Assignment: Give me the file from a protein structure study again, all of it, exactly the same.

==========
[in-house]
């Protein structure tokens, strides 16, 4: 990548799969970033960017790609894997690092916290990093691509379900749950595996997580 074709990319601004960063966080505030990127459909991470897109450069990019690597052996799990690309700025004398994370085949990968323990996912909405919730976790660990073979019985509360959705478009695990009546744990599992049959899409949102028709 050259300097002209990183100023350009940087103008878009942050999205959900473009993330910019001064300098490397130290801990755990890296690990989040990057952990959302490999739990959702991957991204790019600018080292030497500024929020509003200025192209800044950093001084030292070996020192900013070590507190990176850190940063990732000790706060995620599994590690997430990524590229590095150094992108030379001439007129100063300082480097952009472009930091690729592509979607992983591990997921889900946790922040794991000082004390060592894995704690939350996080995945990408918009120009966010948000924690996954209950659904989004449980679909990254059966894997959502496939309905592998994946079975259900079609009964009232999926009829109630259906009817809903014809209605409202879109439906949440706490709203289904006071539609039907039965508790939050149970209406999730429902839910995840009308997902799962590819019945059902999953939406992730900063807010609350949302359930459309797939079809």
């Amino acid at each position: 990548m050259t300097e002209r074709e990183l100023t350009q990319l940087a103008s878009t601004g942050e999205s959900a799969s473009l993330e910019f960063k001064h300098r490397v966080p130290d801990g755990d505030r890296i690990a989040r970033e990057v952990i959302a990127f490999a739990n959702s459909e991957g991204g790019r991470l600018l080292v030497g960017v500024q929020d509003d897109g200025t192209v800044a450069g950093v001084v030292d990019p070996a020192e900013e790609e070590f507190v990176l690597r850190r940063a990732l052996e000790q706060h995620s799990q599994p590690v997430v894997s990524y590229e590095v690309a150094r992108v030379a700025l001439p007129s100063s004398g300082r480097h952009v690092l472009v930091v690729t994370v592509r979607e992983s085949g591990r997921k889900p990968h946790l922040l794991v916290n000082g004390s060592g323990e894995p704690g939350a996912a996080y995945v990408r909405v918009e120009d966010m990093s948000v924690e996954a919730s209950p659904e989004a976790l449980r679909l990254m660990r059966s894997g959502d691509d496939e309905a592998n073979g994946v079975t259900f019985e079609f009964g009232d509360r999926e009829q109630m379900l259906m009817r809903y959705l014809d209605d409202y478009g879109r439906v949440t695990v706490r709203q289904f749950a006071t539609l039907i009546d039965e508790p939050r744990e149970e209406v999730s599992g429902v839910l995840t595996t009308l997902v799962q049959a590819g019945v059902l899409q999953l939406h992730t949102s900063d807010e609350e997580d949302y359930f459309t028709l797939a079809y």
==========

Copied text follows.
[in-house]
């Protein structure tokens, strides 16, 4: 990548799969970033960017790609894997690092916290990093691509379900749950595996997580 074709990319601004960063966080505030990127459909991470897109450069990019690597052996799990690309700025004398994370085949990968323990996912909405919730976790660990073979019985509360959705478009695990009546744990599992049959899409949102028709 050259300097002209990183100023350009940087103008878009942050999205959900473009993330910019001064300098490397130290801990755990890296690990989040990057952990959302490999739990959702991957991204790019600018080292030497500024929020509003200025192209800044950093001084030292070996020192900013070590507190990176850190940063990732000790706060995620599994590690997430990524590229590095150094992108030379001439007129100063300082480097952009472009930091690729592509979607992983591990997921889900946790922040794991000082004390060592894995704690939350996080995945990408918009120009966010948000924690996954209950659904989004449980679909990254059966894997959502496939309905592998994946079975259900079609009964009232999926009829109630259906009817809903014809209605409202879109439906949440706490709203289904006071539609039907039965508790939050149970209406999730429902839910995840009308997902799962590819019945059902999953939406992730900063807010609350949302359930459309797939079809």
């Amino acid at each position: 990548m050259t300097e002209r074709e990183l100023t350009q990319l940087a103008s878009t601004g942050e999205s959900a799969s473009l993330e910019f960063k001064h300098r490397v966080p130290d801990g755990d505030r890296i690990a989040r970033e990057v952990i959302a990127f490999a739990n959702s459909e991957g991204g790019r991470l600018l080292v030497g960017v500024q929020d509003d897109g200025t192209v800044a450069g950093v001084v030292d990019p070996a020192e900013e790609e070590f507190v990176l690597r850190r940063a990732l052996e000790q706060h995620s799990q599994p590690v997430v894997s990524y590229e590095v690309a150094r992108v030379a700025l001439p007129s100063s004398g300082r480097h952009v690092l472009v930091v690729t994370v592509r979607e992983s085949g591990r997921k889900p990968h946790l922040l794991v916290n000082g004390s060592g323990e894995p704690g939350a996912a996080y995945v990408r909405v918009e120009d966010m990093s948000v924690e996954a919730s209950p659904e989004a976790l449980r679909l990254m660990r059966s894997g959502d691509d496939e309905a592998n073979g994946v079975t259900f019985e079609f009964g009232d509360r999926e009829q109630m379900l259906m009817r809903y959705l014809d209605d409202y478009g879109r439906v949440t695990v706490r709203q289904f749950a006071t539609l039907i009546d039965e508790p939050r744990e149970e209406v999730s599992g429902v839910l995840t595996t009308l997902v799962q049959a590819g019945v059902l899409q999953l939406h992730t949102s900063d807010e609350e997580d949302y359930f459309t028709l797939a079809y």